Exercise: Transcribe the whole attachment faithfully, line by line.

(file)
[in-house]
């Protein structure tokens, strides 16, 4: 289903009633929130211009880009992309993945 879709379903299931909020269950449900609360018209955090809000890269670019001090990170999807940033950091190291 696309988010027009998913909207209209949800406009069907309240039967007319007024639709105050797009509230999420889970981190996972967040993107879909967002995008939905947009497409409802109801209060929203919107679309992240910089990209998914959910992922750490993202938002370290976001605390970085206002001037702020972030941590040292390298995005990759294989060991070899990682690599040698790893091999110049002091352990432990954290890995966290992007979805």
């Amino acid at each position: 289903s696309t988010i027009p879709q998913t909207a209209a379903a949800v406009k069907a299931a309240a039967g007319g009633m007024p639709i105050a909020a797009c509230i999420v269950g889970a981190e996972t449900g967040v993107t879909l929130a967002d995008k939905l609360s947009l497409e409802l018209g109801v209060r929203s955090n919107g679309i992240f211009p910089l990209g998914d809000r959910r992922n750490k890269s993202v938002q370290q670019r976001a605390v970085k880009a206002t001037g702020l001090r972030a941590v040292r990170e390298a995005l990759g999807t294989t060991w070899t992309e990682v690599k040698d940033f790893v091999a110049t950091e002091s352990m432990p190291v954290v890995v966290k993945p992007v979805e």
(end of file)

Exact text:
[in-house]
């Protein structure tokens, strides 16, 4: 289903009633929130211009880009992309993945 879709379903299931909020269950449900609360018209955090809000890269670019001090990170999807940033950091190291 696309988010027009998913909207209209949800406009069907309240039967007319007024639709105050797009509230999420889970981190996972967040993107879909967002995008939905947009497409409802109801209060929203919107679309992240910089990209998914959910992922750490993202938002370290976001605390970085206002001037702020972030941590040292390298995005990759294989060991070899990682690599040698790893091999110049002091352990432990954290890995966290992007979805």
């Amino acid at each position: 289903s696309t988010i027009p879709q998913t909207a209209a379903a949800v406009k069907a299931a309240a039967g007319g009633m007024p639709i105050a909020a797009c509230i999420v269950g889970a981190e996972t449900g967040v993107t879909l929130a967002d995008k939905l609360s947009l497409e409802l018209g109801v209060r929203s955090n919107g679309i992240f211009p910089l990209g998914d809000r959910r992922n750490k890269s993202v938002q370290q670019r976001a605390v970085k880009a206002t001037g702020l001090r972030a941590v040292r990170e390298a995005l990759g999807t294989t060991w070899t992309e990682v690599k040698d940033f790893v091999a110049t950091e002091s352990m432990p190291v954290v890995v966290k993945p992007v979805e």